COVID-19: High vitamin D levels may protect Black people

COVID-19: High vitamin D levels may protect Black people


Written by James Kingsland on April 1, 2021 — Fact checked by Catherine Carver, MPH
Share on PinterestResearchers reexamine the role of vitamin D in COVID-19. Igor Alecsander/Getty Images

  • Previous research has linked vitamin D deficiency to a higher risk of getting COVID-19 and experiencing more severe disease, especially among Black and Hispanic individuals.
  • A new observational study suggests that even “sufficient” vitamin D levels, as guidelines currently define them, are associated with a higher risk of COVID-19 for Black people.
  • Current guidelines for assessing vitamin D status are based on maintaining bone health rather than immune function.

Vitamin D plays a wide range of roles in the body, including regulating calcium levels, maintaining healthy bones and teeth, and supporting the immune system.

In addition to getting vitamin D from dietary sources, the body can make its own in the skin through exposure to sunlight.

However, it can be difficult for people with dark skin and those with low exposure to sunlight to maintain sufficiently high levels of the vitamin, especially during the winter months.

Stay informed with live updates on the current COVID-19 outbreak and visit our coronavirus hub for more advice on prevention and treatment.

One study found that, overall, about 42% of people in the United States were deficient in vitamin D. The figure rose to 82% among Black people and 70% among Hispanic people.

Accumulating evidence has shown that people with deficient vitamin D levels are more likely to test positive for SARS-CoV-2, which is the virus that causes COVID-19. They may also be more likely to develop severe disease.

This association may partly explain why the pandemic has disproportionately affected Black, Hispanic, and other non-white populations.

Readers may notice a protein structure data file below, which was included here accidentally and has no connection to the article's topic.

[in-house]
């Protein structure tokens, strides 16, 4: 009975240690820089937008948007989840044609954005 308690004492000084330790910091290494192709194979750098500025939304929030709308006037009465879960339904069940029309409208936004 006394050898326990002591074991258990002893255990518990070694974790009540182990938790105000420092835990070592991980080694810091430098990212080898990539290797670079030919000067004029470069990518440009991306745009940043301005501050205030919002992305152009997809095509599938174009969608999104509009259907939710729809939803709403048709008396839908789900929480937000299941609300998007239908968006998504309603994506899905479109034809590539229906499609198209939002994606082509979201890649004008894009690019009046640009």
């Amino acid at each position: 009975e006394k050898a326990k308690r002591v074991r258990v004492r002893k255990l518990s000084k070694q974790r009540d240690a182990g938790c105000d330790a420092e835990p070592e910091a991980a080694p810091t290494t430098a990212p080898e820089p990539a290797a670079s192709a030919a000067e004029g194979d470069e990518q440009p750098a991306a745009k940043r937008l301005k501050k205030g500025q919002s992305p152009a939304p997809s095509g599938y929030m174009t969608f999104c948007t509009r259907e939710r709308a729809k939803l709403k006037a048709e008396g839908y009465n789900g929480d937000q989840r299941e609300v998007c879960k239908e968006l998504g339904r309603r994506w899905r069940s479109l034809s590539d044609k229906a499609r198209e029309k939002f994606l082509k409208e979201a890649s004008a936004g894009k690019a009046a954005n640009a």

Clinical trials have found that vitamin D supplements can help protect people against other respiratory infections resulting from viruses.

The research suggests that taking a vitamin D supplement can even reduce viral infections among people who are not deficient in the vitamin, based on the recommended intake in the current guidelines. These recommendations are based on the levels necessary to maintain healthy bones.

Dr. David Meltzer, Ph.D., and his colleagues at the University of Chicago, IL, wondered whether the same could be true of vitamin D and COVID-19.

Vitamin D blood tests

The researchers analyzed the medical records of 4,638 individuals who had a vitamin D blood test in the 12 months before having a PCR test for SARS-CoV-2 at the University of Chicago Medical Center (UChicago Medicine).

The researchers used the length of time since the vitamin D test and subsequent treatments to estimate the participants’ vitamin D levels 14 days before the PCR test.

In addition, they accounted for factors that are known to increase a person’s risk of COVID-19, such as age, sex, race, and medical conditions.

In total, 211 Black participants and 102 white participants tested positive for SARS-CoV-2.

The researchers discovered that among Black participants, the risk of testing positive was 2.64 times as high for those with a serum vitamin D level of 30–39.9 nanograms per milliliter (ng/ml) — a “sufficient” level — as it was for those with a level of at least 40 ng/ml.

In other words, there appeared to be a significant protective effect from having levels above the range that experts consider to be sufficient.

Among Black participants with a vitamin D level of at least 30 ng/ml, every incremental 1 ng/ml increase in the level of the vitamin led to a 5% decrease in the risk of testing positive for SARS-CoV-2.

“These new results tell us that having vitamin D levels above those normally considered sufficient is associated with decreased risk of testing positive for [SARS-CoV-2], at least in Black individuals,” says Dr. Meltzer, who is chief of hospital medicine at UChicago Medicine and lead author of the study.

“This supports arguments for designing clinical trials that can test whether or not vitamin D may be a viable intervention to lower the risk of the disease, especially in Persons of Color,” he adds.

There were no statistically significant associations between vitamin D levels and the risk of testing positive for SARS-CoV-2 among white individuals.

The researchers attribute this to the relatively low number of positive SARS-CoV-2 tests among white people in their sample.

Similarly, the numbers of participants from other racial groups, including Hispanic people, were too small to yield statistically significant results.

The study appears in the journal JAMA Network Open.

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